“We (the beef industry) must keep the hammer down and promote the use of genetic improvement tools. Both tried-and-true profit-building technologies like EPDs (expected progeny differences), selection indexes and crossbreeding, along with the new opportunities brought about by the DNA era, need to be employed to create the benefits they offer.”
Originally from Normal, Illinois, Marty grew up involved in the swine seedstock industry. When he was in grade school he started a purebred Chester White business with his family. It continued until 2015.
“In those days everyone with a will and a set of stock racks could be a successful seedstock producer, even a young upstart,” he says. “Times have really changed in the pig breeding business, and now I use those lessons for decision making every day in the beef business. Watching nearly everyone I knew and looked up to go out of business — and in some cases lose everything they worked for — to changes in the swine industry had a profound effect on my life.”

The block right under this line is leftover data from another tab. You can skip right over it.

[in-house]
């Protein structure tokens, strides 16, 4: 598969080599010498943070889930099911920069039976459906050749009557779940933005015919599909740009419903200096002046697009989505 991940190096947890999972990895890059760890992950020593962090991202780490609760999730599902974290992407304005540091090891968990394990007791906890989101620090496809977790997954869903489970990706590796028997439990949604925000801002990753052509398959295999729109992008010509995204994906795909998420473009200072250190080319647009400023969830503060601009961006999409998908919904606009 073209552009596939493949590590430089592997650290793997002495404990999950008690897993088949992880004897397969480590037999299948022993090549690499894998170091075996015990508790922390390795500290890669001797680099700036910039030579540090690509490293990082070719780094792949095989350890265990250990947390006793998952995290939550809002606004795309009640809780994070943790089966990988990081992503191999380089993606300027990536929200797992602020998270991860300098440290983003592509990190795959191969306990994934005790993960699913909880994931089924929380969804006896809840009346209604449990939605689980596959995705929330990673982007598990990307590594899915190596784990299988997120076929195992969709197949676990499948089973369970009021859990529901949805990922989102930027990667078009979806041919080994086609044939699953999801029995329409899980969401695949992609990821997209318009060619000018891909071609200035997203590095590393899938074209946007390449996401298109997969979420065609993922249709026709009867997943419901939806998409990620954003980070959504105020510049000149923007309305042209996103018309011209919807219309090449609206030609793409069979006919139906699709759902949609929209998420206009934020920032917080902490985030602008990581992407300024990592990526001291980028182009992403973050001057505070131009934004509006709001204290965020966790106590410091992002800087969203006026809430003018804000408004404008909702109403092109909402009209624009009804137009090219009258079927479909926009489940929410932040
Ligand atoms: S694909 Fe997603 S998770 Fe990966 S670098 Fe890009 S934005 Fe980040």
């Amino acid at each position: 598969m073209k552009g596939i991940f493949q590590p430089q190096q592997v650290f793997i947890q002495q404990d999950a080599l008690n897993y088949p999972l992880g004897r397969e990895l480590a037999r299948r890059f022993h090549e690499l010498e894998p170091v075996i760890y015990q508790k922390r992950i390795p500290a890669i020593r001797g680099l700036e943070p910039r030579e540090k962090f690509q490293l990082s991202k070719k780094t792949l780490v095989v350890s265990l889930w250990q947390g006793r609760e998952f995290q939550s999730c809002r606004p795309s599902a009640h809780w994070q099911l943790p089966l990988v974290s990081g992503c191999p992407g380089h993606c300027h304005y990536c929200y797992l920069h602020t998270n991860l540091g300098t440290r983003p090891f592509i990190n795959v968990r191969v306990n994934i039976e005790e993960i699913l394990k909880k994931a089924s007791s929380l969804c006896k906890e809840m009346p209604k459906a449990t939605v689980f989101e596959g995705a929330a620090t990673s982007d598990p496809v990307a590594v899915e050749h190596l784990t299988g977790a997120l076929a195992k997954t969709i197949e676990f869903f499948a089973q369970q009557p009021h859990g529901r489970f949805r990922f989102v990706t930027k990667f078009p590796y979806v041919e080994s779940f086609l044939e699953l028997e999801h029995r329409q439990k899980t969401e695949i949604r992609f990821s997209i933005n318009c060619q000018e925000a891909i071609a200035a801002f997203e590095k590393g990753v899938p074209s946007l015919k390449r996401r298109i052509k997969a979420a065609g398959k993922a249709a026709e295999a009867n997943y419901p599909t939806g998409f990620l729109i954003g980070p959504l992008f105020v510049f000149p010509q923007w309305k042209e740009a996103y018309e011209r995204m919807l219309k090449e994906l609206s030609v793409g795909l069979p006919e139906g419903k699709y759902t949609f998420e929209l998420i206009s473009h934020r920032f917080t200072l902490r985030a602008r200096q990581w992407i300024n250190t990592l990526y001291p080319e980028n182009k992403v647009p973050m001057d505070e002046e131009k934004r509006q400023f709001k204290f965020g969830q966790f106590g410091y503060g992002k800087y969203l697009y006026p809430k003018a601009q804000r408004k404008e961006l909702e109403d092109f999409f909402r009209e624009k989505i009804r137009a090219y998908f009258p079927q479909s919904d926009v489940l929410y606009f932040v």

After graduating from high school, he attended Kansas State University where he received his bachelor’s degree in animal sciences and industry (’86) and was a member of the livestock judging team. He then obtained his master’s degree in swine genetics and management from the University of Missouri (MU). While at MU, Marty taught for five years and during that time coached the livestock and meat animal evaluation teams.
Today he continues to judge a few livestock shows throughout the country and has volunteered countless hours in educating youth about opportunities and the potential rewarding futures for them in the livestock industry.